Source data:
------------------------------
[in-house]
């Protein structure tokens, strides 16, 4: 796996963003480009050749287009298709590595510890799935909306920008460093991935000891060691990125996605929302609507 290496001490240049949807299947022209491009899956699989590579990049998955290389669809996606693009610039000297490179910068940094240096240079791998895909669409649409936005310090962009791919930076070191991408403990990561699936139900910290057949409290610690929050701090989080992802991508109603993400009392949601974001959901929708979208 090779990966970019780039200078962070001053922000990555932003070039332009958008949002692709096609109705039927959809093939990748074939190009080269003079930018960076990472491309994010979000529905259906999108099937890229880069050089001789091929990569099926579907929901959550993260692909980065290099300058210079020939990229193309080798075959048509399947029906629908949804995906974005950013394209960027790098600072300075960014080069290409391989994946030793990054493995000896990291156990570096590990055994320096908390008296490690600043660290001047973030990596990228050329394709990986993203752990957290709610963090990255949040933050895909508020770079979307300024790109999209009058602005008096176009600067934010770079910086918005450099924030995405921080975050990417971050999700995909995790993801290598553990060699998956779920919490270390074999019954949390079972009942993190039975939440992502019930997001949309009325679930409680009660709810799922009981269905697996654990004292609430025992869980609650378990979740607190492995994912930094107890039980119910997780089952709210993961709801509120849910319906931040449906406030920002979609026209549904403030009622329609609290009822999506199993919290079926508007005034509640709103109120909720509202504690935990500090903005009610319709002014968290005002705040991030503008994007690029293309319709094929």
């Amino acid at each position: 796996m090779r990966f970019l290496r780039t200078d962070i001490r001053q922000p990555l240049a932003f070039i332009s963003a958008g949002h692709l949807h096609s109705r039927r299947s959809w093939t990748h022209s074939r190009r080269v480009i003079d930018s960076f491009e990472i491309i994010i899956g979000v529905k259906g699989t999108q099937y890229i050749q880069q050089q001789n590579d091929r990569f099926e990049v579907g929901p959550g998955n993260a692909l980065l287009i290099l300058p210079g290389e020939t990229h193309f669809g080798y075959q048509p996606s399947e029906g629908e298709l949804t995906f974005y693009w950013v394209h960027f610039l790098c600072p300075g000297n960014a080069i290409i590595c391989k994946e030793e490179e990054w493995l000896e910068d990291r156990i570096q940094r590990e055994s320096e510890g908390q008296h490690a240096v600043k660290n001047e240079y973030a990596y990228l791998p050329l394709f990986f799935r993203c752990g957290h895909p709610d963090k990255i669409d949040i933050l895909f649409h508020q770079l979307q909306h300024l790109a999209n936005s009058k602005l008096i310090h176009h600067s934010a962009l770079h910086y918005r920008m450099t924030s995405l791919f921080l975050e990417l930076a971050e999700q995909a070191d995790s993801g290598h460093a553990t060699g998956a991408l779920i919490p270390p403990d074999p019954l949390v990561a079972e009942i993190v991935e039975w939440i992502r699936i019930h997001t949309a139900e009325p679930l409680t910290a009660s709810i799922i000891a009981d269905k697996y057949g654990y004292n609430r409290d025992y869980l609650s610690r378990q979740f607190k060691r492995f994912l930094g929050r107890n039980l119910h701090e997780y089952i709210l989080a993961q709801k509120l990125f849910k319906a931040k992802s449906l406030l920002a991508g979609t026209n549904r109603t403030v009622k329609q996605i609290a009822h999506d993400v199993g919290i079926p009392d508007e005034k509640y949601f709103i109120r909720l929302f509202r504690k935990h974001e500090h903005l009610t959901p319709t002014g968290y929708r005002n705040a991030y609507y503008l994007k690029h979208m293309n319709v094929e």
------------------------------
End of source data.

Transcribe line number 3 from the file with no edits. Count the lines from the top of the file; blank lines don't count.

């Amino acid at each position: 796996m090779r990966f970019l290496r780039t200078d962070i001490r001053q922000p990555l240049a932003f070039i332009s963003a958008g949002h692709l949807h096609s109705r039927r299947s959809w093939t990748h022209s074939r190009r080269v480009i003079d930018s960076f491009e990472i491309i994010i899956g979000v529905k259906g699989t999108q099937y890229i050749q880069q050089q001789n590579d091929r990569f099926e990049v579907g929901p959550g998955n993260a692909l980065l287009i290099l300058p210079g290389e020939t990229h193309f669809g080798y075959q048509p996606s399947e029906g629908e298709l949804t995906f974005y693009w950013v394209h960027f610039l790098c600072p300075g000297n960014a080069i290409i590595c391989k994946e030793e490179e990054w493995l000896e910068d990291r156990i570096q940094r590990e055994s320096e510890g908390q008296h490690a240096v600043k660290n001047e240079y973030a990596y990228l791998p050329l394709f990986f799935r993203c752990g957290h895909p709610d963090k990255i669409d949040i933050l895909f649409h508020q770079l979307q909306h300024l790109a999209n936005s009058k602005l008096i310090h176009h600067s934010a962009l770079h910086y918005r920008m450099t924030s995405l791919f921080l975050e990417l930076a971050e999700q995909a070191d995790s993801g290598h460093a553990t060699g998956a991408l779920i919490p270390p403990d074999p019954l949390v990561a079972e009942i993190v991935e039975w939440i992502r699936i019930h997001t949309a139900e009325p679930l409680t910290a009660s709810i799922i000891a009981d269905k697996y057949g654990y004292n609430r409290d025992y869980l609650s610690r378990q979740f607190k060691r492995f994912l930094g929050r107890n039980l119910h701090e997780y089952i709210l989080a993961q709801k509120l990125f849910k319906a931040k992802s449906l406030l920002a991508g979609t026209n549904r109603t403030v009622k329609q996605i609290a009822h999506d993400v199993g919290i079926p009392d508007e005034k509640y949601f709103i109120r909720l929302f509202r504690k935990h974001e500090h903005l009610t959901p319709t002014g968290y929708r005002n705040a991030y609507y503008l994007k690029h979208m293309n319709v094929e």